Surveys the arts of Japan from the prehistoric period to the nineteenth century. Includes Japanese painting, sculpture, and architecture, as well as calligraphy, garden design, ceramics, and prints. Essential themes include...
This course surveys the diverse architectural traditions of the Japanese archipelago from the prehistoric era through the twentieth century. Various building types—including the Shinto shrine, Buddhist temple, castle, teahouse, palace and farmhouse—will be...
“Nanga” literally translates as “Southern painting.” It is the Japanese rendering of the original Chinese term used to refer to intentionally unpolished amateur painting. In China these paintings were produced by scholar-gentlemen (Ch. wenren; Jp. bunjin) who shied away from politics and commerce to immerse themselves in mastering classical literature, calligraphy, music, painting, poetry, and philosophy, and to cultivate deep friendships. The paintings they produced aimed not at re-creating a superficial visual likeness, but at capturing the very essence of a subject.... Read more about Nanga Painting from the Feinberg Collection
By 1750, the city of Edo, known today as Tokyo, was one of the largest cities in the world, with a population of more than a million. Its inhabitants lived within a tightly regulated class system that favored the ruling warrior class and relegated merchants to a position just above outcast. Almost every aspect of daily life, from occupation and residence to the items of clothing a person could wear, was dictated by these class divisions. Nevertheless, radical imbalances developed as merchants accrued financial wealth inaccessible to the ruling class. In response, vibrant theater and red-light districts emerged, providing outlets from the regulated austerity of everyday life in the capital.... Read more about Painting the Floating World: Ukiyo-e from the Feinberg Collection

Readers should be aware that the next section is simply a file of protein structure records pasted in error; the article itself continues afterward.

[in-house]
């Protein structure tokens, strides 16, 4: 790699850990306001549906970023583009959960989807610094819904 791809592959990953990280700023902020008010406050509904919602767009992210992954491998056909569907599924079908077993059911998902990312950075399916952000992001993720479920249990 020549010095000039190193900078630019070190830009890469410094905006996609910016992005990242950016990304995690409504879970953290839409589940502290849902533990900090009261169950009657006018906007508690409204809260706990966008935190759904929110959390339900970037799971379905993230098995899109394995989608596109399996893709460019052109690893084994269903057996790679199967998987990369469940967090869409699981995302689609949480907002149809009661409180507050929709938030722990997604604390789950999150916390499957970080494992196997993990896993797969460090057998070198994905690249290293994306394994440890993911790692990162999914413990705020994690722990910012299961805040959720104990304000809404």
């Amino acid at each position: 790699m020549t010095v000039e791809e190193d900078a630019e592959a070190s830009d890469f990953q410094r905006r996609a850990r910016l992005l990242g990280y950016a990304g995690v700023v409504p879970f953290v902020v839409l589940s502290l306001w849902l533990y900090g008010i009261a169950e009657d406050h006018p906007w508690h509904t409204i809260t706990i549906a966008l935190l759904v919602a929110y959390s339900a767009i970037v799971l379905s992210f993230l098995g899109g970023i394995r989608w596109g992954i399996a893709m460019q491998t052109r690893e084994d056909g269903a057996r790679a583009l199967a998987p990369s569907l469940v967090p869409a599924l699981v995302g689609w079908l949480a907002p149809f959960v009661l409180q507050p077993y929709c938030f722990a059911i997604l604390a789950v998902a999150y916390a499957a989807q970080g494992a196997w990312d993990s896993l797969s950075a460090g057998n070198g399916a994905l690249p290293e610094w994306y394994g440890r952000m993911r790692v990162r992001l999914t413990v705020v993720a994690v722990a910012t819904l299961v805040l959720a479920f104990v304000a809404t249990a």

Offering an opportunity to view works from different painting traditions rarely exhibited together, these galleries feature objects representing the major schools and artistic movements of Japan from the sixteenth to the nineteenth century. They come from the extraordinary collection of Robert and Betsy Feinberg, generously promised to the museums.... Read more about Japanese Art from the Edo Period: The Feinberg Collection I
Offering an opportunity to view works from different painting traditions rarely exhibited together, these galleries feature objects representing the major schools and artistic movements of Japan from the sixteenth to the nineteenth century. They come from the extraordinary collection of Robert and Betsy Feinberg, generously promised to the museums.... Read more about Japanese Art from the Edo Period: The Feinberg Collection II
This seminar examines Shikinen Sengu, the practice of rebuilding the Ise Grand Shrines every twenty years, addressing these shrines' history, architecture, religious practices, and related topics. Course readings will be in English and Japanese.... Read more about JAPNHIST 256: The Ise Shrines: Seminar
Examines works in the Harvard Art Museums in art historical, literary, and religious context in preparation for future exhibitions. The Fall 2016 seminar focused on the celebrated thirteenth-century sculpture of Shôtoku Taishi (99.1979.1), the texts, sculptures, and relics, once stored inside the statue, and how the ensemble sheds new light on Kamakura religious history, charismatic monks such as Eison and Ippen, and the meaning behind dedicatory offerings by nuns and laypeople in the medieval period.